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By Chelsey Philpot

“A Sculptor’s work endures so long that it is next to a crime for him to neglect to do everything that lies in his power to execute a result that will not be a disgrace.”
- Augustus Saint-Gaudens

Past the pickup trucks parked outside Dan’s Diner and the No Name Coffee and Tea café, and on the same side of Windsor, Vermont’s Main Street as the veterans memorial he created for the town in 2002, sculptor Lawrence J. Nowlan crafts his monuments and his intricate reliefs in a converted, white clapboard church. The peeling front door at Number 53 sticks aggressively, before finally yielding to a visitor’s efforts. Inside, an expectation of pews is supplanted by a bare wooden floor coated with fine clay particles. Clay busts and twisted statues stare down from where they guard the former altar as if ready to deliver a sermon to an invisible congregation. Afternoon sunlight pierces the stained glass windows, creating rainbows on the uneven floor, illuminating the drifting dust.

In a building where Unitarian men and women once came to mold their souls, Nowlan molds monuments. The setting is appropriate. As an artist, he has learned that you need to have faith: that the next commission is going to come through, that art can pay the bills and that being an artist is what he is meant to be.

Tipping back and forth in a creaking, wooden swivel chair with long rips in the seat, the 43 year-old Nowlan runs one hand over his grey stubble and pauses mid-rock to tell a story, which might be titled, Faith Rewarded. Nowlan’s beginning years as an artist in Vermont were in the late 1990’s and early 2000’s. He was newly married and anxious about writing a large check to a foundry before they finished working on one of his pieces. He called a fellow sculptor who advised him that if he believed in what he was doing he would have to invest himself fully – emotionally and financially. Nowlan took the leap. He wrote the check. When he returned to his studio there was a message on his machine: He had received a commission for a monumental sculpture for the University of Iowa.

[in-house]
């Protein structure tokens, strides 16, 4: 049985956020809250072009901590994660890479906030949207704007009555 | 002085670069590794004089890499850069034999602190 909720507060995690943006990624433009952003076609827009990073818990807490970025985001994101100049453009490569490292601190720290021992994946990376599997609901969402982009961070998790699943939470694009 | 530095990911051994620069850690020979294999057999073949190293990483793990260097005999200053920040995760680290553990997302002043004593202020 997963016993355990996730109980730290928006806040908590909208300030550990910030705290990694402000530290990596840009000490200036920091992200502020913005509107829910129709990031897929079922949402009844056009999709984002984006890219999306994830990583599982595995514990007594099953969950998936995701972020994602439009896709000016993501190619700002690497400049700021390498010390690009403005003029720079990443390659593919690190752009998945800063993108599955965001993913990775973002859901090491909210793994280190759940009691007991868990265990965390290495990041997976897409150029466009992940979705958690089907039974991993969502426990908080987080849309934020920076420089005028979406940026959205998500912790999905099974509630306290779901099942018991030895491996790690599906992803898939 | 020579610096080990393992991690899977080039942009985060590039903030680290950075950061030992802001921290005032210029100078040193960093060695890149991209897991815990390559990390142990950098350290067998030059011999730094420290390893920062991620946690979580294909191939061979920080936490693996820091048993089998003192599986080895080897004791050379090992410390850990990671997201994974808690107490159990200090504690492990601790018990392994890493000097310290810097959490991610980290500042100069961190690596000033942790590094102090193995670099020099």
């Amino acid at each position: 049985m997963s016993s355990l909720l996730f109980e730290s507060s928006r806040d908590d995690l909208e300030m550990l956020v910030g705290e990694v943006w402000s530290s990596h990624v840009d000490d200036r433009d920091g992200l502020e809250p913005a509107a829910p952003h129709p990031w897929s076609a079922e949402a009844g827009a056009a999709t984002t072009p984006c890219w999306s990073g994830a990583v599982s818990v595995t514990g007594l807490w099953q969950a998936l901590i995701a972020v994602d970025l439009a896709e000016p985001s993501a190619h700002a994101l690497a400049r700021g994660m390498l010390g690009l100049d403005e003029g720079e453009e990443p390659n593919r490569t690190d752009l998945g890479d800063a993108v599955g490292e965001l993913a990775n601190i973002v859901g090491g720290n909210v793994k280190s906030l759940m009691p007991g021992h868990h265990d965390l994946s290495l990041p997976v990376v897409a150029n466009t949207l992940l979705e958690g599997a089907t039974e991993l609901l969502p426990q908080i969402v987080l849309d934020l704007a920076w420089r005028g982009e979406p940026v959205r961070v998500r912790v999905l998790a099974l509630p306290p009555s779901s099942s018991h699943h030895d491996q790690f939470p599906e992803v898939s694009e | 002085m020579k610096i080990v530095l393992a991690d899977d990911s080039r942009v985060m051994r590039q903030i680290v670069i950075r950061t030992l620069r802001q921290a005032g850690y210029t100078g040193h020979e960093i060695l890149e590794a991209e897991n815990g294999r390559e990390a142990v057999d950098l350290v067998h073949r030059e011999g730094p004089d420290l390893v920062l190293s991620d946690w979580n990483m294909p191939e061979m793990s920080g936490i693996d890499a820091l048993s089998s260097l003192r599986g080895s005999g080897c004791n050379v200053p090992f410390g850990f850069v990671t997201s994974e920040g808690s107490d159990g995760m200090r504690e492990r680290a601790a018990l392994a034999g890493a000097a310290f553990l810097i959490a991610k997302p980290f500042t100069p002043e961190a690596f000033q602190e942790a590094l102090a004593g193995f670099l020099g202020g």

“You have to trust what you’re doing is what you’re supposed to be doing,” Nowlan says.

Before he arrived at the place of confidence in his art, before he moved to Vermont to live full time, before his first commission and before he had created pieces for MTV, ESPN, the United States government and the city of Dublin, Ireland, Nowlan was a graduate school student from Manhattan, who had never done a relief sculpture. His tenure in New England began with his first summer as a sculptor in residence at the Saint-Gaudens National Historic Site in Cornish, New Hampshire. Nowlan’s experience of living and working at the same artists’ colony where the revered sculptor Augustus Saint-Gaudens worked at the turn of the 20th century continues to infuse and inform the work he is creating in the 21st century.


Augustus Saint-Gaudens first came to Cornish, New Hampshire in 1885 at the encouragement of his friend and attorney, Charles C. Beamen. After 1900, it became his year-round home and he gave up his studio in New York City, where he had lived for most of his life. Saint-Gaudens lived in Cornish until his death 101 years ago in 1907, but before he succumbed to cancer he enjoyed a long and lauded career.

“He was, like, the premier sculptor of his time,” said the Chief of Interpretation at the Saint-Gaudens National Historic Site, Gregory Schwarz.

As a member of the National Park Service, Schwarz helps maintain and run the Saint-Gaudens Historic Site year-round. In his office, which was really a library with a large desk in the corner, Schwarz smiled as he spoke about Saint-Gaudens’s contribution as an American artist.

“We consider his masterpiece to be the Shaw Memorial. He would consider it to be the Sherman Memorial.” Schwarz said, his perfectly ironed uniform buttoned right to his chin and to the end of his crisp, tan cuffs.